Soon thereafter, plaintiff decided to place Mr. Wilson in a residential care facility because she could no longer take care of him by herself.   Dr. Chen had completed a form to assist plaintiff in placing her husband in a facility, and the form indicated that he suffered from Alzheimer's dementia.   Plaintiff inspected several residential care facilities, including Eden Retirement Home, Inc. (Eden), on South Crenshaw Boulevard in Los Angeles.   When plaintiff visited Eden, defendant Koomie Son gave her a tour of the premises.   Plaintiff repeatedly informed Ms. Son that her husband “was a wanderer and [that] he had Alzheimer's.”   Ms. Son replied, “Don't worry.   They will take care of him there.”

Confident Eden would properly care for Mr. Wilson, plaintiff took her husband there on December 31, 2005.   Plaintiff again emphasized that he had Alzheimer's disease and “kept stressing to take care of him and don't let him wander.”   Ms. Son again reassured plaintiff, “Don't worry, Ms. Wilson.   We will.”

Two days later, when Lisa Lee, a staff member at Eden, arrived at work, she found in a cabinet a handwritten note from Ms. Son that stated Mr. Wilson “cries a lot,” advised her to “tell him his wife will come over to see him” to get him to stop crying, and requested that she “make him smile and be nice to him and make him happy.”   There were no other documents at Eden regarding Mr. Wilson, even though Ms. Lee acknowledged it was “usually [Eden's] system to have some kind of documents when there's any new resident there.”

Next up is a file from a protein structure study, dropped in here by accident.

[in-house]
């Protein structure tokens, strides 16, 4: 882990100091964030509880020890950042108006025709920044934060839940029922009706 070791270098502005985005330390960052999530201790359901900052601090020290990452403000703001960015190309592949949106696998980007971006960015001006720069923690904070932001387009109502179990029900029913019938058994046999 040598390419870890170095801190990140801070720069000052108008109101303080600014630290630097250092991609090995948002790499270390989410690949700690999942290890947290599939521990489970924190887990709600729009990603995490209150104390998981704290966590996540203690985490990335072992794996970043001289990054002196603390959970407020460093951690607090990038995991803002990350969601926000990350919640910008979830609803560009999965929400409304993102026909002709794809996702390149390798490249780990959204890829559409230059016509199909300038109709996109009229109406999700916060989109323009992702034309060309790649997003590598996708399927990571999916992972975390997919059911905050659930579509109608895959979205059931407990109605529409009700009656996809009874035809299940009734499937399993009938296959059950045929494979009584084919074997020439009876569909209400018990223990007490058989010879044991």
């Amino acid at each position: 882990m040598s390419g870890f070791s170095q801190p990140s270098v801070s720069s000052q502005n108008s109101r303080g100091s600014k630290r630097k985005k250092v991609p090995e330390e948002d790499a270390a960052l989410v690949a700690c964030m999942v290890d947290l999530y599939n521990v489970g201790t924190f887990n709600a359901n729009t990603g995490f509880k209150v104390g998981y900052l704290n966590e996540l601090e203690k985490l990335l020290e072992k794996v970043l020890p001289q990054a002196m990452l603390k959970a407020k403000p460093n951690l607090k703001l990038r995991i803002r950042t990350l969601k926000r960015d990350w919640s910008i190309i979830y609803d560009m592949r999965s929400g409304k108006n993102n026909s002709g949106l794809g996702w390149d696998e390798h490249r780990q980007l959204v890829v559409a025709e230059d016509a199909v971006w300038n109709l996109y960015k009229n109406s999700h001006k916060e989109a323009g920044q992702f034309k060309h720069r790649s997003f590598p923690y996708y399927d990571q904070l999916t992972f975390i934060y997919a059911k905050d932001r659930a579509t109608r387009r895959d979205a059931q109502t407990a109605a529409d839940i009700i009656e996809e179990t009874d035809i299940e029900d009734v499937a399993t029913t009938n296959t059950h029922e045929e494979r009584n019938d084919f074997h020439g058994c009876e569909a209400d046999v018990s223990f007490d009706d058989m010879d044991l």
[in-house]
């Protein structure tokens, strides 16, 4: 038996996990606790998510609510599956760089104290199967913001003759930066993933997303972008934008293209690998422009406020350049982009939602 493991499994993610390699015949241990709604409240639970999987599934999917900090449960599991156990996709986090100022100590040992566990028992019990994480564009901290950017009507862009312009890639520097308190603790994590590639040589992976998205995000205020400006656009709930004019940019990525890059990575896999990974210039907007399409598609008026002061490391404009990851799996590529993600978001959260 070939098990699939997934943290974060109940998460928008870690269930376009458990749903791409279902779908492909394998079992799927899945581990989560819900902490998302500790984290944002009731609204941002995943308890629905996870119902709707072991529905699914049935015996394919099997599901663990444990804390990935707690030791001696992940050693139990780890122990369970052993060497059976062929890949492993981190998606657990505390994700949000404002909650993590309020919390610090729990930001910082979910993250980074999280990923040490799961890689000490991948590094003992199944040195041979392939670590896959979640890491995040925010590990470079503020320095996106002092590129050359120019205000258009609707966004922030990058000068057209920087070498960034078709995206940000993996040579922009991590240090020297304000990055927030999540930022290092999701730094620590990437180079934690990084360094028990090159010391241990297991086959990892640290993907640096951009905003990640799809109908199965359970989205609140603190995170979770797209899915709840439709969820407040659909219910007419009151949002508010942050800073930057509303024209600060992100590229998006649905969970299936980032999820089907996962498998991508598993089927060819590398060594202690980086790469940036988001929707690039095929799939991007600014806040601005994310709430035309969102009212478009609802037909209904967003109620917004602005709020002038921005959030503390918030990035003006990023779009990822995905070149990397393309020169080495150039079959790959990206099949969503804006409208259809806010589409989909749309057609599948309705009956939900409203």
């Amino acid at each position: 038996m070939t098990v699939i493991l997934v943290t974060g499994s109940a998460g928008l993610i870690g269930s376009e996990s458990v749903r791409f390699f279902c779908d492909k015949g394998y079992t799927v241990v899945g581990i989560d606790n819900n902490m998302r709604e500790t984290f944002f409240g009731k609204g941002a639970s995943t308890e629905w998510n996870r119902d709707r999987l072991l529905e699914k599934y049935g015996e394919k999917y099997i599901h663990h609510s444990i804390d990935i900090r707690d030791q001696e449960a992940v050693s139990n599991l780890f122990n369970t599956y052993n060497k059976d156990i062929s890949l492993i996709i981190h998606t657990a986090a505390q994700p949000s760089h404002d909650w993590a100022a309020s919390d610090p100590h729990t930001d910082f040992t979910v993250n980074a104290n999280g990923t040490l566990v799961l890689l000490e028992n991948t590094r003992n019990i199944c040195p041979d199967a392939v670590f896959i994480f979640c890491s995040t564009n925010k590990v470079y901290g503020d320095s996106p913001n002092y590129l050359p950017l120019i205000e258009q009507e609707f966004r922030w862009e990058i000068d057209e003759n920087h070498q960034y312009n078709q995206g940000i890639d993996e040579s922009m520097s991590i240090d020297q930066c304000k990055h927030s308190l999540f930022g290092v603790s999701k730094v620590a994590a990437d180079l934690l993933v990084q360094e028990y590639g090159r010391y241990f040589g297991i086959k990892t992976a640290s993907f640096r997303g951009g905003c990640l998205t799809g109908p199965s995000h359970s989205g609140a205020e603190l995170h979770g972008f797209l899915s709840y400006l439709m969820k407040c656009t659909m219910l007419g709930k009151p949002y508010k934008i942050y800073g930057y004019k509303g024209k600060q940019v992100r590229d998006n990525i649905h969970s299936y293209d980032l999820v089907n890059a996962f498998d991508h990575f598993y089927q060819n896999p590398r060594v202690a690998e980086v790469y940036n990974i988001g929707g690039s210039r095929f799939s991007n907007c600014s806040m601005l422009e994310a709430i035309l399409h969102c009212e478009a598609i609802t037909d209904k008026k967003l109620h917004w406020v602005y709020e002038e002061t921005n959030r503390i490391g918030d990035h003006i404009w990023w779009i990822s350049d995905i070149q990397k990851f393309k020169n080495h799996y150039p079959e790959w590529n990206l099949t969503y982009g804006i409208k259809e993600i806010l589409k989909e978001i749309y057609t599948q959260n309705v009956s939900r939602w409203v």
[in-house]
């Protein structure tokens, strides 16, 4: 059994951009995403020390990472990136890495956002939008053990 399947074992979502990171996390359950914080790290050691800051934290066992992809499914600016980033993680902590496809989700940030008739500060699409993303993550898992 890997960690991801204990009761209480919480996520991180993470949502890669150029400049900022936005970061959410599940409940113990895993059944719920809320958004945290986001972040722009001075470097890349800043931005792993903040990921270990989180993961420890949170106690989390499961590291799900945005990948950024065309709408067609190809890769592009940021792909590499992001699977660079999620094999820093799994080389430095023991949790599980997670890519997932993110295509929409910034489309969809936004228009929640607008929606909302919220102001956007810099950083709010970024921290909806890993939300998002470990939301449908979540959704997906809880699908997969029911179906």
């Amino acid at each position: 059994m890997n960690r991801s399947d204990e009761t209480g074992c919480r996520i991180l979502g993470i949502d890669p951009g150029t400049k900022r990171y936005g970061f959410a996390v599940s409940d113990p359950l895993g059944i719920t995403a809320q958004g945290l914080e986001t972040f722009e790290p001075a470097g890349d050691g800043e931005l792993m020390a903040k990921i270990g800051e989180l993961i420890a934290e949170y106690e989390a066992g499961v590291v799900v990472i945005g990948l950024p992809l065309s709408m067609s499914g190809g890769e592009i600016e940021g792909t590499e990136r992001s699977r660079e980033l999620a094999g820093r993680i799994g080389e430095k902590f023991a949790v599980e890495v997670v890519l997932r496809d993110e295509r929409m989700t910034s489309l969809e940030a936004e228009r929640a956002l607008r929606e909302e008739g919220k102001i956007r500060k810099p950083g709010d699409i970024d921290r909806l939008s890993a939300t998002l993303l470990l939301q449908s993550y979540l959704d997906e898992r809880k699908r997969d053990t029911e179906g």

At some point during the day, Mr. Wilson went outside with another resident to smoke and then came back inside and went to his room.   When Ms. Lee later checked his room, at approximately 3:30 to 4:00 p.m., as she was getting ready to leave for the day, she discovered that Mr. Wilson was missing.   Ms. Lee told her coworkers and Ms. Son that Mr. Wilson was missing, searched the neighborhood but was unable to find him, and then recommended calling the police.

Ms. Son did not call the police.   At approximately 4:45 p.m., she telephoned plaintiff and told her that Mr. Wilson was missing.   Plaintiff rushed over to Eden with some relatives.   By the time they arrived, Ms. Son had left the facility.   Because the police had not yet been called, one of plaintiff's relatives called them, and they arrived at Eden at approximately 6:00 p.m. The police and some of plaintiff's relatives searched the neighborhood for Mr. Wilson, but they did not find him.   The next day, plaintiff and her family put up posters in the neighborhood around plaintiff's house.

On January 3, 2006, at approximately 5:00 a.m., the police were called to a location on San Fernando Road in Los Angeles and found a person, subsequently discovered to be Mr. Wilson, dead and lying face-down in a puddle near the edge of the road.   An ensuing police investigation revealed that Mr. Wilson's death was caused by multiple blunt traumas from a collision with a tractor trailer.